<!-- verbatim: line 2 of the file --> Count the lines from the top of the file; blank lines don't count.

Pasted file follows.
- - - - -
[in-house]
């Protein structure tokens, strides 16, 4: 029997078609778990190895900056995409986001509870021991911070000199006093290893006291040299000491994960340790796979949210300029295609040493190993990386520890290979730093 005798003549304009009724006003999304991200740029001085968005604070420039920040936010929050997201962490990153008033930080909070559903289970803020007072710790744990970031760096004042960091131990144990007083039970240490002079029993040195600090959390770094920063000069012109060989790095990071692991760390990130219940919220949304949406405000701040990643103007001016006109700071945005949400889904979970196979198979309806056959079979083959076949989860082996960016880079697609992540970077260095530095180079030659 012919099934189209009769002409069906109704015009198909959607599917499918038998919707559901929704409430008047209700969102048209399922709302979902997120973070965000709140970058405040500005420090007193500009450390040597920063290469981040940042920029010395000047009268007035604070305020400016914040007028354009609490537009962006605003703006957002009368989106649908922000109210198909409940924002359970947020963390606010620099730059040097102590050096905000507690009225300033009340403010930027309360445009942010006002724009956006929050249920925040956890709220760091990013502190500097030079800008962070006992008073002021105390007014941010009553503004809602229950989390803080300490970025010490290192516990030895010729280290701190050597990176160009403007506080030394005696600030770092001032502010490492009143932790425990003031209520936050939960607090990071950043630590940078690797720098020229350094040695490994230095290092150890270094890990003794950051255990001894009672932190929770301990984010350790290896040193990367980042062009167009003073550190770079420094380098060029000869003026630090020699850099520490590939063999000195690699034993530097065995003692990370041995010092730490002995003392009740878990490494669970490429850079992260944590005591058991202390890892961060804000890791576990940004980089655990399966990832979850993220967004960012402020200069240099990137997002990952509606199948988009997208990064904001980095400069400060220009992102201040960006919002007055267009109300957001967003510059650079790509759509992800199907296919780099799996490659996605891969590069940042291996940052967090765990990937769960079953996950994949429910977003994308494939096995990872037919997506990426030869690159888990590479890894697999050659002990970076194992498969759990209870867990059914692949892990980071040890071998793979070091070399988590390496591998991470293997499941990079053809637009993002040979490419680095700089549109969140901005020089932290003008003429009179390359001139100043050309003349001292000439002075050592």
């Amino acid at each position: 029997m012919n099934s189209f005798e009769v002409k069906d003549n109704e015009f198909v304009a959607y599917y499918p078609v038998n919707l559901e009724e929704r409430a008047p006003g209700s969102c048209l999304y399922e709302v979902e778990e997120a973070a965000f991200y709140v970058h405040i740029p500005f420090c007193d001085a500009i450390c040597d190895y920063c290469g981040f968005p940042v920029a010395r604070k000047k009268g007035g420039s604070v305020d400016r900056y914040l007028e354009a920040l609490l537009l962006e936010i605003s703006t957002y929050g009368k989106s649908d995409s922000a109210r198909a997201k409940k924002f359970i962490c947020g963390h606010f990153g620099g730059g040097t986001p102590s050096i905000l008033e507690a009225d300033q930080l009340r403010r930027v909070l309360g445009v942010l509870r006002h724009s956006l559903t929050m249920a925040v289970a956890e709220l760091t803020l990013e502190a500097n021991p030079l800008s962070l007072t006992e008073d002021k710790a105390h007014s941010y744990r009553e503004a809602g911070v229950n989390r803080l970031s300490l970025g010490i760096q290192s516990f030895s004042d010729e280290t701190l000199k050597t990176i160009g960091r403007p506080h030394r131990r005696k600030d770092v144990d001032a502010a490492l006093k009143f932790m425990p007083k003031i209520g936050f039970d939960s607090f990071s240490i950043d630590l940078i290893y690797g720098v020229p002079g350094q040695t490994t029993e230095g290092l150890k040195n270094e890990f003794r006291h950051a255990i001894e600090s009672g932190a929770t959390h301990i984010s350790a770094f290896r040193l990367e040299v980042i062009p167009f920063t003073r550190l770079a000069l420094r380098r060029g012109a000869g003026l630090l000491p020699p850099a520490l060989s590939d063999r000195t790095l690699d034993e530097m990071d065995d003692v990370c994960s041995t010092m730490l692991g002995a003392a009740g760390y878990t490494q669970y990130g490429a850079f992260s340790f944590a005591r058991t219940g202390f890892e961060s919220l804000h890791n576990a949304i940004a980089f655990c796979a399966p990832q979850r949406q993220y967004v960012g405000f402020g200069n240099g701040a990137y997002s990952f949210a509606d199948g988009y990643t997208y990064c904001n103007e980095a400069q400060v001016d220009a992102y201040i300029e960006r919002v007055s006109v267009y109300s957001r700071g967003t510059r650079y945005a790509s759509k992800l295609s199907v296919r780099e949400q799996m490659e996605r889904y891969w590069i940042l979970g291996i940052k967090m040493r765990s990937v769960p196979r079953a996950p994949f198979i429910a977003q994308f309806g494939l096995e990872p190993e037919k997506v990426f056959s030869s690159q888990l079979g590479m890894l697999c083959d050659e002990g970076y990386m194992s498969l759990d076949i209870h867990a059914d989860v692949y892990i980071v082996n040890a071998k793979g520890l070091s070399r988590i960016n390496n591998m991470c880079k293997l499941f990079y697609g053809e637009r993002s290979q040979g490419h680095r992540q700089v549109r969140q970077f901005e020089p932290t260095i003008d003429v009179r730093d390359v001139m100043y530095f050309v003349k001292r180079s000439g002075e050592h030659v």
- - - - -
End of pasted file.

């Protein structure tokens, strides 16, 4: 029997078609778990190895900056995409986001509870021991911070000199006093290893006291040299000491994960340790796979949210300029295609040493190993990386520890290979730093 005798003549304009009724006003999304991200740029001085968005604070420039920040936010929050997201962490990153008033930080909070559903289970803020007072710790744990970031760096004042960091131990144990007083039970240490002079029993040195600090959390770094920063000069012109060989790095990071692991760390990130219940919220949304949406405000701040990643103007001016006109700071945005949400889904979970196979198979309806056959079979083959076949989860082996960016880079697609992540970077260095530095180079030659 012919099934189209009769002409069906109704015009198909959607599917499918038998919707559901929704409430008047209700969102048209399922709302979902997120973070965000709140970058405040500005420090007193500009450390040597920063290469981040940042920029010395000047009268007035604070305020400016914040007028354009609490537009962006605003703006957002009368989106649908922000109210198909409940924002359970947020963390606010620099730059040097102590050096905000507690009225300033009340403010930027309360445009942010006002724009956006929050249920925040956890709220760091990013502190500097030079800008962070006992008073002021105390007014941010009553503004809602229950989390803080300490970025010490290192516990030895010729280290701190050597990176160009403007506080030394005696600030770092001032502010490492009143932790425990003031209520936050939960607090990071950043630590940078690797720098020229350094040695490994230095290092150890270094890990003794950051255990001894009672932190929770301990984010350790290896040193990367980042062009167009003073550190770079420094380098060029000869003026630090020699850099520490590939063999000195690699034993530097065995003692990370041995010092730490002995003392009740878990490494669970490429850079992260944590005591058991202390890892961060804000890791576990940004980089655990399966990832979850993220967004960012402020200069240099990137997002990952509606199948988009997208990064904001980095400069400060220009992102201040960006919002007055267009109300957001967003510059650079790509759509992800199907296919780099799996490659996605891969590069940042291996940052967090765990990937769960079953996950994949429910977003994308494939096995990872037919997506990426030869690159888990590479890894697999050659002990970076194992498969759990209870867990059914692949892990980071040890071998793979070091070399988590390496591998991470293997499941990079053809637009993002040979490419680095700089549109969140901005020089932290003008003429009179390359001139100043050309003349001292000439002075050592």